Cover Image: Wilf the Mighty Worrier: King of the Jungle

Wilf the Mighty Worrier: King of the Jungle

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Member Reviews

The unique star of the Wilf the Mighty Worrier series by Georgia Pritchett is a sweet, endearing hero who will grab readers’ hearts and have them cheering until the very end.

Before I go on, let me clarify one thing: I did not make a typo in the title of this post. Wilf is, indeed, a Mighty WORRIER. He worries about many things. He even carries a leaflet around called “How To Stop Worrying,” which he consults throughout the book. He also keeps extra copies handy so that he can pass the leaflet out when he learns of others’ fears.

When presented with a challenge, Wilf will consult the leaflet. Then he often has a great big old worry, and then he has a great big old think, and then he thinks so hard that his brain feels dizzy—then he’ll get an idea! This habit gets him out of many scrapes!

Wilf the Mighty Worrier is King of the Jungle opens with Wilf making a list of thing that he is afraid of. This list includes: scarecrows, poodles, being eaten by animals, beetles, snakes, and crocodiles. One might imagine that he’s unlikely to run into many of the things on his list at home. But then his mom tells him that they are going on vacation to Africa!

To make matters worse, they are going on vacation with the next-door neighbors—Alan and Pam. Alan is full of evil plans to destroy the world, and the trip to Africa doesn’t slow him down at all.

Wilf finds himself in the middle of Alan’s plans for destruction, and has to save the world. He must also face many of his fears and keep his baby sister safe.

Wilf the Mighty Worrier is King of the Jungle is aimed at early readers, and features the occasional fart or poop joke to generate laughter. My youngest laughed out loud for a long time at the mention of Alan's great invention—the Premier Official Optimum Beast Understanding Machine, or “POOBUM.” Most of the book is accessible for young readers; however, it does have some invented words (like “exhaustipated”) that will be tough to figure out.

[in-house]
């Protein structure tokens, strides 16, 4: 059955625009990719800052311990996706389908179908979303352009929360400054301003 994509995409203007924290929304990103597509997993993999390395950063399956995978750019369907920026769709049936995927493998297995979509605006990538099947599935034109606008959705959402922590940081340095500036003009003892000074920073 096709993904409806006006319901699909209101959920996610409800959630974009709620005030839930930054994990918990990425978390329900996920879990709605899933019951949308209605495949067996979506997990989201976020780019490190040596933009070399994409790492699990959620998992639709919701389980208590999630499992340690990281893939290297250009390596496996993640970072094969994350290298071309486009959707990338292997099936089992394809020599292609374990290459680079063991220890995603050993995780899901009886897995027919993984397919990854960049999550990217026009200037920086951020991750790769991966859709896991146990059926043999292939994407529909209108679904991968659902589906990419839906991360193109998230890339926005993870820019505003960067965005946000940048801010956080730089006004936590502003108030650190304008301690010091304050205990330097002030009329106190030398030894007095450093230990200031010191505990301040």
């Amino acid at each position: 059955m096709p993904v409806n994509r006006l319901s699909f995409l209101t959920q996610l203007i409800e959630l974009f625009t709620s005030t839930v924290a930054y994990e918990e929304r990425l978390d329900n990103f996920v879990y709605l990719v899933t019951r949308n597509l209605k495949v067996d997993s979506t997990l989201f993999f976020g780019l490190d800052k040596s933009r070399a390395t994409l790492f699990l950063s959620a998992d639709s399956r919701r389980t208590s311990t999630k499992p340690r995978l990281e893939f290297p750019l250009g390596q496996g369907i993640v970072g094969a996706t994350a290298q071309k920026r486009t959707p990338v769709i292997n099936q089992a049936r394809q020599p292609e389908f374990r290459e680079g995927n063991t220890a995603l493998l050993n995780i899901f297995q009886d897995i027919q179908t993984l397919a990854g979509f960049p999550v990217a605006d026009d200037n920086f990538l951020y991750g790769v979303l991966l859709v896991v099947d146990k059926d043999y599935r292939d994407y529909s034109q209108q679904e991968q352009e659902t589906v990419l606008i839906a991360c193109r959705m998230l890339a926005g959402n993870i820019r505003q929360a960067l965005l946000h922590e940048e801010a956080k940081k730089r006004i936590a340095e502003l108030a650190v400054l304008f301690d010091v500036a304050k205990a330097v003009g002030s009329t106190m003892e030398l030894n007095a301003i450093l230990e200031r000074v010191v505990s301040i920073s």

The illustrations in Wilf the Mighty Worrier is King of the Jungle bring additional humor to the book. There are pictures on nearly every page. In a few instances, they provide details not found in the printed story (such as the items on Wilf’s list of things that he is afraid of).

There are currently four books in the Wilf the Mighty Worrier series, with a fifth expected soon. Wilf has his own website:, where you can find “The Worrier Checklist: How to Stop Worrying.” The checklist is similar to the leaflet Wilf takes to Africa—some of the suggestions are the same. There is also a Wilf Quiz, an Extra Story, and many video clips.

Wilf the Mighty Worrier is King of the Jungle will be released tomorrow, July 11, 2017. I received an advanced reader copy of this book in exchange for my unbiased review.

Have you read any great books lately?
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Oh Wilf! You had me up until chapter 3 entitled "Grown-ups are idiots". Where in the chapter proceeded to call Adults stupid and stating in bold letters "children know best". I understand that this is a work of fiction, but sadly I found it to be quite unpleasant to read aloud to my children, whom I am trying my best to teach at this impressionable age about respecting their elders. To quote the book "they are just a lumbering waste of space". It made me want to ask the author why they didn't find that to be a somewhat disturbing comment for a children's book. 
I get it, I was a child myself too and sometimes adults aren't good at listening and often can overlook the fact that children too are highly thinking and highly emotional beings just learning as they go along in life. Creatively I felt the writer could have somehow come up with a comedic way for chapter three to be hilariously correct. Instead, I just found it to be insulting and embarrassing to read to my children who enjoy novels about the jungle and exploration. 
Would I recommend this book? No.
Would I want this book for our home library? That's a hard NO.